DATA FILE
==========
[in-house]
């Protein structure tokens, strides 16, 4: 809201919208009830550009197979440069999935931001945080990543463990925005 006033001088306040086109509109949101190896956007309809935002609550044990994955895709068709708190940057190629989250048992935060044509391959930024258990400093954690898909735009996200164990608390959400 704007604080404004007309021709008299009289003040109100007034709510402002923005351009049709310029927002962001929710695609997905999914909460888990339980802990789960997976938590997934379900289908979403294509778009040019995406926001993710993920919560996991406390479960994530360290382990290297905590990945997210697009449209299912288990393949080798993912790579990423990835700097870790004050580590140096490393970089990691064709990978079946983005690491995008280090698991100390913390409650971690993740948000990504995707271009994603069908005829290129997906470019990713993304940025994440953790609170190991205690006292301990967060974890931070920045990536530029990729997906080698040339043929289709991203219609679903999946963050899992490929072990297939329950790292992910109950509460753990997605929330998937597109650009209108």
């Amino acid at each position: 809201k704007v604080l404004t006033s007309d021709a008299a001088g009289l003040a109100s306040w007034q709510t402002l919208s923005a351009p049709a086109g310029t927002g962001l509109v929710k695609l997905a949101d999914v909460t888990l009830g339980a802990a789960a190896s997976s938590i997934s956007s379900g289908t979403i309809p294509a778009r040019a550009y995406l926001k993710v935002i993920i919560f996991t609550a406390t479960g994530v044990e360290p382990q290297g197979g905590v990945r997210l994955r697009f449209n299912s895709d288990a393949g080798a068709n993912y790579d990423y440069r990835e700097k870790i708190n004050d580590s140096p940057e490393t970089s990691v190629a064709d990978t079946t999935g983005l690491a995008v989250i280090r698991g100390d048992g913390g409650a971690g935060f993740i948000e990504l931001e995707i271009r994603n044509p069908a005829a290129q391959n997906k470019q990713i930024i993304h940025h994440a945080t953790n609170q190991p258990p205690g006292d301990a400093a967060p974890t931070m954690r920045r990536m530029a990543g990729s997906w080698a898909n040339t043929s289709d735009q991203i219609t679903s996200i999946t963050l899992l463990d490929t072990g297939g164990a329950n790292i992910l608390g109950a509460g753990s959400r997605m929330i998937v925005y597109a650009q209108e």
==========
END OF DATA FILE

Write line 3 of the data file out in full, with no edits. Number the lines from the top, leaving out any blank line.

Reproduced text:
């Amino acid at each position: 809201k704007v604080l404004t006033s007309d021709a008299a001088g009289l003040a109100s306040w007034q709510t402002l919208s923005a351009p049709a086109g310029t927002g962001l509109v929710k695609l997905a949101d999914v909460t888990l009830g339980a802990a789960a190896s997976s938590i997934s956007s379900g289908t979403i309809p294509a778009r040019a550009y995406l926001k993710v935002i993920i919560f996991t609550a406390t479960g994530v044990e360290p382990q290297g197979g905590v990945r997210l994955r697009f449209n299912s895709d288990a393949g080798a068709n993912y790579d990423y440069r990835e700097k870790i708190n004050d580590s140096p940057e490393t970089s990691v190629a064709d990978t079946t999935g983005l690491a995008v989250i280090r698991g100390d048992g913390g409650a971690g935060f993740i948000e990504l931001e995707i271009r994603n044509p069908a005829a290129q391959n997906k470019q990713i930024i993304h940025h994440a945080t953790n609170q190991p258990p205690g006292d301990a400093a967060p974890t931070m954690r920045r990536m530029a990543g990729s997906w080698a898909n040339t043929s289709d735009q991203i219609t679903s996200i999946t963050l899992l463990d490929t072990g297939g164990a329950n790292i992910l608390g109950a509460g753990s959400r997605m929330i998937v925005y597109a650009q209108e």